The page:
s the USA observed the 20th anniversary of the 9/11 attacks on the symbols of America’s might by Al-Qaeda through a series of airstrikes that the world had never thought possible, US President Joe Biden did not utter a single word at the official programme September 11, but stood side by side with three of his predecessors bowing his head. His silence and a video release said it all. Things are back to square one and history is repeating itself with perhaps renewed vigor and also glory for the perpetrators of violence. The flag of the terrorists, who aided and abetted the 9/11 attacks is once again fluttering in Afghanistan, mocking at the longest multi nation US led war on terror waged to root them out. The Taliban, who gave shelter to Al-Qaeda terrorists and helped them launch their deadly attack on the USA, have now gained direct support from countries like China, Russia, Iran and Pakistan as also some top international players with whom they are negotiating mutually beneficial deals. American memory might wane about the nearly 3,000 lives that had been lost on that fateful day 20 years ago or even about the Americans and their local collaborators who lost their lives in the Afghan war but it is the rest of the world, and especially India, that has to worry about the cessation of the US’ avowed battle against terror.
A recent statement by Tony Blair, Prime Minister of the United Kingdom from 1997 to 2007, sounds ominously relevant for India and the world today. Blair says “Radical Islam believes in not only Islamism-the turning of the religion Islam into a political doctrine-but in the justification of struggle by armed means, if necessary, to achieve it. Islamism is a first-order threat to the security of open, modern, culturally tolerant societies. Its defeat, like that of revolutionary communism, ultimately will come through confronting its violence and ideology with a combination of hard and soft power.”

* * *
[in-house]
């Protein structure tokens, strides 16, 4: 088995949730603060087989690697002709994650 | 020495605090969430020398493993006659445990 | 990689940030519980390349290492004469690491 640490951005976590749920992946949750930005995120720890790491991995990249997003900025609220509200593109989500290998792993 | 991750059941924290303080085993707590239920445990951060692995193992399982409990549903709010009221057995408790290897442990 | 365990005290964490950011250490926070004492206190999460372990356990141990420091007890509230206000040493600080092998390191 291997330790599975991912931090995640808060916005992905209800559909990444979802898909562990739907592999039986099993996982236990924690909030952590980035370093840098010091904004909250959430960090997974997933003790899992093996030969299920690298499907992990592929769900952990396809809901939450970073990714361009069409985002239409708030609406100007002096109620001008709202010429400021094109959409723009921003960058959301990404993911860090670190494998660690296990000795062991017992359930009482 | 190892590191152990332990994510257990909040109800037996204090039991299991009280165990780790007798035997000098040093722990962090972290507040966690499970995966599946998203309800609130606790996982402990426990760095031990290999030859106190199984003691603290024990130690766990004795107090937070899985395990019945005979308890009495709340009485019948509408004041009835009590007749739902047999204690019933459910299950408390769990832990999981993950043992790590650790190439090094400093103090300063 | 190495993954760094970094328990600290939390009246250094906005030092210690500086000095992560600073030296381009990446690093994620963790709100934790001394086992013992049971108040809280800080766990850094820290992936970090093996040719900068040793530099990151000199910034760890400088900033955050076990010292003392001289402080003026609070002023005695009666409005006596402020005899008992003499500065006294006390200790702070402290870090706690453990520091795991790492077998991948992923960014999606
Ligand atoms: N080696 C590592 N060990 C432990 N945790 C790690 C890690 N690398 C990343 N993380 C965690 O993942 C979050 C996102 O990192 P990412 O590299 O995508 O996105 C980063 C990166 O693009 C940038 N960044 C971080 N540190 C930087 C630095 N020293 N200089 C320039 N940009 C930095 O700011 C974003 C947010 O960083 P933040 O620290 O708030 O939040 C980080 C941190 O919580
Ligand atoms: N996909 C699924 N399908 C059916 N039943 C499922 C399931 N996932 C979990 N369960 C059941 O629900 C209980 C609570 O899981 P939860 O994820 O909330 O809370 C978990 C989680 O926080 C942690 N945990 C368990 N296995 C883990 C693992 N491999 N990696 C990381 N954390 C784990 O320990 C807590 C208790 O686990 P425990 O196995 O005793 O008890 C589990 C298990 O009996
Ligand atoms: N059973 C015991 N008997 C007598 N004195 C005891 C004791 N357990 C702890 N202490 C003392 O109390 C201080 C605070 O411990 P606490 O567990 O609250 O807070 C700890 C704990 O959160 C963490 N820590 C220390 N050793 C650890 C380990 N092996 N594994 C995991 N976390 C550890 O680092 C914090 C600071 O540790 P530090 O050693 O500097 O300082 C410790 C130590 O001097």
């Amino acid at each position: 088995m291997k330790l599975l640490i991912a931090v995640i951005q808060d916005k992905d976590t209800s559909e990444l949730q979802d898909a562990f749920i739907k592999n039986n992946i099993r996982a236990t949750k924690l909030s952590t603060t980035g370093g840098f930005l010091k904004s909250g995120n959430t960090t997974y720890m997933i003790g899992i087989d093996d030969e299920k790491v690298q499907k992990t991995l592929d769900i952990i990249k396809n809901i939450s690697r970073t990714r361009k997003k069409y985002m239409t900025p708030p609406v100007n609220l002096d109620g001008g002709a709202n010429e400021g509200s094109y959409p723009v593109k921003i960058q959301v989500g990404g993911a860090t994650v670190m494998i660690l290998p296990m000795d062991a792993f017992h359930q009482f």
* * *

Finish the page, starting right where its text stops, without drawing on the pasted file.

The lesson from the US withdrawal from Afghanistan for India is that it has to, henceforth, make independent decisions and fight its own battles not only against cross-border terrorism but also increased internal security threats emanating from religious fanaticism that is bound to grow within.
No other event of the 21st century had changed international politics the way 9/11 did. The irony is that even after trillions of dollars were spent and thousands lost their lives during the past two decades to bring to book the perpetrators, the world is yet again confronted with the same political, economic, and social consequences of that history defining moment. The stated missions remain unaccomplished. The USA declared its war on terror with the aim to unite itself, break the back of the attackers and teach them a lesson of a lifetime. Most democratic and free countries from across the globe pitched in with the US. Many did so with armed forces while others, like India, contributed in rebuilding a shattered Afghanistan. But, the US today seems even more divided and hatred and racial intolerance have virtually vertically split the nation. Even on the day marking the 20th anniversary the tell-tale fissures in American society and political class became glaringly visible. Former President Donald Trump, who had authorised inking the deal with the Taliban in 2020 to withdraw US troops by May, 2021, used a programme on the same day to lambast President Biden for the manner in which he had handled the pullout and claimed he would have done a better job had the US voters re-elected him. He termed the pullout “gross incompetence.”
His remarks triggered a sharp reaction from fellow Republican and former President George W Bush, who regretted America’s current political turmoil and attacked those who threatened or carried out violence at home. This was a clear reference to the January 6 violence at Capitol Hill by Trump followers instigated by his hate-filled speech during the declaration of the Presidential poll results. Bush’s words left no one in doubt about the target of his attack when he said the USA has seen “growing evidence that the dangers to our country can come not only from across borders, but from violence that gathers within.”
Whatever Trump may have said, it’s also true that Biden’s withdrawal of US troops from Afghanistan does not signal the end of the war on terror anytime soon. With the US out of the struggle, it is time for the rest of the world to take stock and act. In fact, the spectre of a new cycle of violence and terror is looming larger now with the return of the Taliban to power in Afghanistan. Add to this its festering Kashmir problem, India has to be extra cautious because it can ill afford to depend on any one else to fight its battles in the coming times.